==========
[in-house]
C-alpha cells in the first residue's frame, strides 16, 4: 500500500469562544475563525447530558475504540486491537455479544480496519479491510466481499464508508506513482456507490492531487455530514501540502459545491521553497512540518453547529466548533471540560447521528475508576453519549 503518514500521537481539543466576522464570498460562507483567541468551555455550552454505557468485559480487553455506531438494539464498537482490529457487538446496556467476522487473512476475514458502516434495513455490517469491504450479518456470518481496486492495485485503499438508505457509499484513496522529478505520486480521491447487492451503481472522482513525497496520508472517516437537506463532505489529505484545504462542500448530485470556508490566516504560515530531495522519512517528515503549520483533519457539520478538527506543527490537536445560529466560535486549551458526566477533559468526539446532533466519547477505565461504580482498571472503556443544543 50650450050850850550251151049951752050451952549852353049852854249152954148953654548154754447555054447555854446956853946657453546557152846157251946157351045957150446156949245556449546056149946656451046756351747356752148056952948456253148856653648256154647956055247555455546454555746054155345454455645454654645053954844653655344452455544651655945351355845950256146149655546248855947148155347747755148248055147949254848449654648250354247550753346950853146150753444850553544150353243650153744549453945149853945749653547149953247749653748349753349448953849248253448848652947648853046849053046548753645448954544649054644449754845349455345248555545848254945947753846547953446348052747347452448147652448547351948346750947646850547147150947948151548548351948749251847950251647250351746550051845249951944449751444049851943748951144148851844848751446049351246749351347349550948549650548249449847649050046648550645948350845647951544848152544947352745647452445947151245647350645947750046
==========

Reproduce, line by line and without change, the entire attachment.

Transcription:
[in-house]
C-alpha cells in the first residue's frame, strides 16, 4: 500500500469562544475563525447530558475504540486491537455479544480496519479491510466481499464508508506513482456507490492531487455530514501540502459545491521553497512540518453547529466548533471540560447521528475508576453519549 503518514500521537481539543466576522464570498460562507483567541468551555455550552454505557468485559480487553455506531438494539464498537482490529457487538446496556467476522487473512476475514458502516434495513455490517469491504450479518456470518481496486492495485485503499438508505457509499484513496522529478505520486480521491447487492451503481472522482513525497496520508472517516437537506463532505489529505484545504462542500448530485470556508490566516504560515530531495522519512517528515503549520483533519457539520478538527506543527490537536445560529466560535486549551458526566477533559468526539446532533466519547477505565461504580482498571472503556443544543 50650450050850850550251151049951752050451952549852353049852854249152954148953654548154754447555054447555854446956853946657453546557152846157251946157351045957150446156949245556449546056149946656451046756351747356752148056952948456253148856653648256154647956055247555455546454555746054155345454455645454654645053954844653655344452455544651655945351355845950256146149655546248855947148155347747755148248055147949254848449654648250354247550753346950853146150753444850553544150353243650153744549453945149853945749653547149953247749653748349753349448953849248253448848652947648853046849053046548753645448954544649054644449754845349455345248555545848254945947753846547953446348052747347452448147652448547351948346750947646850547147150947948151548548351948749251847950251647250351746550051845249951944449751444049851943748951144148851844848751446049351246749351347349550948549650548249449847649050046648550645948350845647951544848152544947352745647452445947151245647350645947750046